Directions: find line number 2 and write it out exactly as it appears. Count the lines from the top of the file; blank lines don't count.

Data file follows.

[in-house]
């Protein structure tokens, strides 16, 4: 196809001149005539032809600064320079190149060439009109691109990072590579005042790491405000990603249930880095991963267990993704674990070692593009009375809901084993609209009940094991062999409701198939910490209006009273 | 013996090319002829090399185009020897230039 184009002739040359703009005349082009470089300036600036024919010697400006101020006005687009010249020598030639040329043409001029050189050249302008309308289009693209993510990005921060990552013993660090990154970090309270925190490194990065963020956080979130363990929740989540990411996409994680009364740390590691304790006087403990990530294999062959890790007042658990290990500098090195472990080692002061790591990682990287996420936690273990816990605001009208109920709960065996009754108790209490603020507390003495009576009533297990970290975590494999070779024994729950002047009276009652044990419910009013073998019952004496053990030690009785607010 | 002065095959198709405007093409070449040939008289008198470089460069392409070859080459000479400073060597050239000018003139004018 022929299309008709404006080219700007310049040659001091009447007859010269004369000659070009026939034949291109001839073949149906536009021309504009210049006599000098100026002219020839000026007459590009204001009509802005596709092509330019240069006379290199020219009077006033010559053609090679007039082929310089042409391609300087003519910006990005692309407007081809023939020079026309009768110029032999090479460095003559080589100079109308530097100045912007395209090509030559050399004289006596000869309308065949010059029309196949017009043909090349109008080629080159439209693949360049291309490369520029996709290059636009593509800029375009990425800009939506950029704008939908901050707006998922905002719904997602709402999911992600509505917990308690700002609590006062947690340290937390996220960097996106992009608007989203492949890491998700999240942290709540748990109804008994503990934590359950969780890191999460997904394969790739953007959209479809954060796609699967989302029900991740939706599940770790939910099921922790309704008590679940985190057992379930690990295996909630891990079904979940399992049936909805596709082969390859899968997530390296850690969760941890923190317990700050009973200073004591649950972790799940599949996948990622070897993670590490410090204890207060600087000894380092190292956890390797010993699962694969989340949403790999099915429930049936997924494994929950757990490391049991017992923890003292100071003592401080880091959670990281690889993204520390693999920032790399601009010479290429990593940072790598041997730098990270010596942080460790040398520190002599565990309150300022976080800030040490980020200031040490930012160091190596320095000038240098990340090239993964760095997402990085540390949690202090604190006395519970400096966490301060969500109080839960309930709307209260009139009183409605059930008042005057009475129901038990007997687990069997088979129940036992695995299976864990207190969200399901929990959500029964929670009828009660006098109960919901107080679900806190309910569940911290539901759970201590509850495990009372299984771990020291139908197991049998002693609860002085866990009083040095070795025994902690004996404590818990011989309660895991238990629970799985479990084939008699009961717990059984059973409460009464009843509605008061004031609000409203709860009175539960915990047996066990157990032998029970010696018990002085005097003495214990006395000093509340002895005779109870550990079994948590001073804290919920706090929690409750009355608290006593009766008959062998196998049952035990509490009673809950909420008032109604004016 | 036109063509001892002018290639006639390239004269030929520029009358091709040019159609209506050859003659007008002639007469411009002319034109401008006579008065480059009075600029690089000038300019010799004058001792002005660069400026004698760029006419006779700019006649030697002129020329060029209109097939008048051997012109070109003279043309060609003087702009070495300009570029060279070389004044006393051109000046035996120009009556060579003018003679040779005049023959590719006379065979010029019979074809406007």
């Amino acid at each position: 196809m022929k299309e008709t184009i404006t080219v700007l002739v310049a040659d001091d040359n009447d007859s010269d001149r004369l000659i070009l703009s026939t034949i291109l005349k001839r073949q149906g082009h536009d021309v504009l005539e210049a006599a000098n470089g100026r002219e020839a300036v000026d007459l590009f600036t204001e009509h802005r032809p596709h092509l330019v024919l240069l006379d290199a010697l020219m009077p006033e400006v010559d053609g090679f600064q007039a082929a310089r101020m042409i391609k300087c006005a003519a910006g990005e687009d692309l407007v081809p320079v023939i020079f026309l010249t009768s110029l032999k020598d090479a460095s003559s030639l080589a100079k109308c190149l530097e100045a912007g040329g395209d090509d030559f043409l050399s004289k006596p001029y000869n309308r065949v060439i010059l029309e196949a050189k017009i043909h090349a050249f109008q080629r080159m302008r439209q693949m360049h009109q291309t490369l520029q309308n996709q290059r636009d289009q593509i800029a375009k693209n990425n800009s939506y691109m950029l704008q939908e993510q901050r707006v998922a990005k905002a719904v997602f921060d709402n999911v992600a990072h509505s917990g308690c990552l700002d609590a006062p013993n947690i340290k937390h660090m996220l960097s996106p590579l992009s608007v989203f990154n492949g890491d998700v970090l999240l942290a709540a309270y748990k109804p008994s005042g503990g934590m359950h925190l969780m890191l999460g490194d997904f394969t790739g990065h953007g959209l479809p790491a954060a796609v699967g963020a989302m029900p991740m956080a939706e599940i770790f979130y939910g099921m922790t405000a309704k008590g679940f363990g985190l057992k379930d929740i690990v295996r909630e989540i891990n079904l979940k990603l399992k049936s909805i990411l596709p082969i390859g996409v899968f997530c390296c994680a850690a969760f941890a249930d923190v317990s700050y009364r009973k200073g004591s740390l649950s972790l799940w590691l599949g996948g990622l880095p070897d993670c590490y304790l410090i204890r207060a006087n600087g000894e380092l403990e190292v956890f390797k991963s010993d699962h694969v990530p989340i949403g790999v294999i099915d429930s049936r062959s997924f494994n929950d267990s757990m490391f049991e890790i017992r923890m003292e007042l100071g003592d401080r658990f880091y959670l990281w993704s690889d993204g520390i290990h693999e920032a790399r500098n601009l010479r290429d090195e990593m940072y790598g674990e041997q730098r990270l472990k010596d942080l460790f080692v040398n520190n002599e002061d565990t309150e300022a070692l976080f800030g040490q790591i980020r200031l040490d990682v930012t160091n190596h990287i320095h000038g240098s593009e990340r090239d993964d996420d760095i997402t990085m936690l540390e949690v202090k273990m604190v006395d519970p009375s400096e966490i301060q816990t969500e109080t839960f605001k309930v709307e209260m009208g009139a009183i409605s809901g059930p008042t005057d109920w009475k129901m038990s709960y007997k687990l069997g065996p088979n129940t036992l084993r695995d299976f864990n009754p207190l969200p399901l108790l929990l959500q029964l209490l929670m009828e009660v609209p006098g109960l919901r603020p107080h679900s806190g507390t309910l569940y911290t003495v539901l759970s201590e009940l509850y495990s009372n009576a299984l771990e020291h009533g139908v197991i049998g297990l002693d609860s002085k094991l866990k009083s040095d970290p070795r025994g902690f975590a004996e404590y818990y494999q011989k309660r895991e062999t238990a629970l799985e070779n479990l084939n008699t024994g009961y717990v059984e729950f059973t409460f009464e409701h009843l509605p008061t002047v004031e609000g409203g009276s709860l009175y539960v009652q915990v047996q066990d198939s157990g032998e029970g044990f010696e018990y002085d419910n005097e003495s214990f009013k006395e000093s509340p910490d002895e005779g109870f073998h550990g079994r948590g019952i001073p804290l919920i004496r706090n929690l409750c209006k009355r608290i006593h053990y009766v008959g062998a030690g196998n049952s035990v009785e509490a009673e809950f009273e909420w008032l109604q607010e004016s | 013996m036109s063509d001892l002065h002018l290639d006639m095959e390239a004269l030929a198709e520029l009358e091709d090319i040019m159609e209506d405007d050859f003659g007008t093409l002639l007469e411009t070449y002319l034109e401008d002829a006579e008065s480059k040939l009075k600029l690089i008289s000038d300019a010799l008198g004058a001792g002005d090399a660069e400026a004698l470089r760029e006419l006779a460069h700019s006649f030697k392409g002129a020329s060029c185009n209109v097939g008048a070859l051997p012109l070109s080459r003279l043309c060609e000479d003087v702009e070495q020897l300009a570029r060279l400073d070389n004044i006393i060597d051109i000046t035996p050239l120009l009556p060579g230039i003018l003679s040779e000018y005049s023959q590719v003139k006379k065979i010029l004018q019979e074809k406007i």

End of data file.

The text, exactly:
């Protein structure tokens, strides 16, 4: 196809001149005539032809600064320079190149060439009109691109990072590579005042790491405000990603249930880095991963267990993704674990070692593009009375809901084993609209009940094991062999409701198939910490209006009273 | 013996090319002829090399185009020897230039 184009002739040359703009005349082009470089300036600036024919010697400006101020006005687009010249020598030639040329043409001029050189050249302008309308289009693209993510990005921060990552013993660090990154970090309270925190490194990065963020956080979130363990929740989540990411996409994680009364740390590691304790006087403990990530294999062959890790007042658990290990500098090195472990080692002061790591990682990287996420936690273990816990605001009208109920709960065996009754108790209490603020507390003495009576009533297990970290975590494999070779024994729950002047009276009652044990419910009013073998019952004496053990030690009785607010 | 002065095959198709405007093409070449040939008289008198470089460069392409070859080459000479400073060597050239000018003139004018 022929299309008709404006080219700007310049040659001091009447007859010269004369000659070009026939034949291109001839073949149906536009021309504009210049006599000098100026002219020839000026007459590009204001009509802005596709092509330019240069006379290199020219009077006033010559053609090679007039082929310089042409391609300087003519910006990005692309407007081809023939020079026309009768110029032999090479460095003559080589100079109308530097100045912007395209090509030559050399004289006596000869309308065949010059029309196949017009043909090349109008080629080159439209693949360049291309490369520029996709290059636009593509800029375009990425800009939506950029704008939908901050707006998922905002719904997602709402999911992600509505917990308690700002609590006062947690340290937390996220960097996106992009608007989203492949890491998700999240942290709540748990109804008994503990934590359950969780890191999460997904394969790739953007959209479809954060796609699967989302029900991740939706599940770790939910099921922790309704008590679940985190057992379930690990295996909630891990079904979940399992049936909805596709082969390859899968997530390296850690969760941890923190317990700050009973200073004591649950972790799940599949996948990622070897993670590490410090204890207060600087000894380092190292956890390797010993699962694969989340949403790999099915429930049936997924494994929950757990490391049991017992923890003292100071003592401080880091959670990281690889993204520390693999920032790399601009010479290429990593940072790598041997730098990270010596942080460790040398520190002599565990309150300022976080800030040490980020200031040490930012160091190596320095000038240098990340090239993964760095997402990085540390949690202090604190006395519970400096966490301060969500109080839960309930709307209260009139009183409605059930008042005057009475129901038990007997687990069997088979129940036992695995299976864990207190969200399901929990959500029964929670009828009660006098109960919901107080679900806190309910569940911290539901759970201590509850495990009372299984771990020291139908197991049998002693609860002085866990009083040095070795025994902690004996404590818990011989309660895991238990629970799985479990084939008699009961717990059984059973409460009464009843509605008061004031609000409203709860009175539960915990047996066990157990032998029970010696018990002085005097003495214990006395000093509340002895005779109870550990079994948590001073804290919920706090929690409750009355608290006593009766008959062998196998049952035990509490009673809950909420008032109604004016 | 036109063509001892002018290639006639390239004269030929520029009358091709040019159609209506050859003659007008002639007469411009002319034109401008006579008065480059009075600029690089000038300019010799004058001792002005660069400026004698760029006419006779700019006649030697002129020329060029209109097939008048051997012109070109003279043309060609003087702009070495300009570029060279070389004044006393051109000046035996120009009556060579003018003679040779005049023959590719006379065979010029019979074809406007």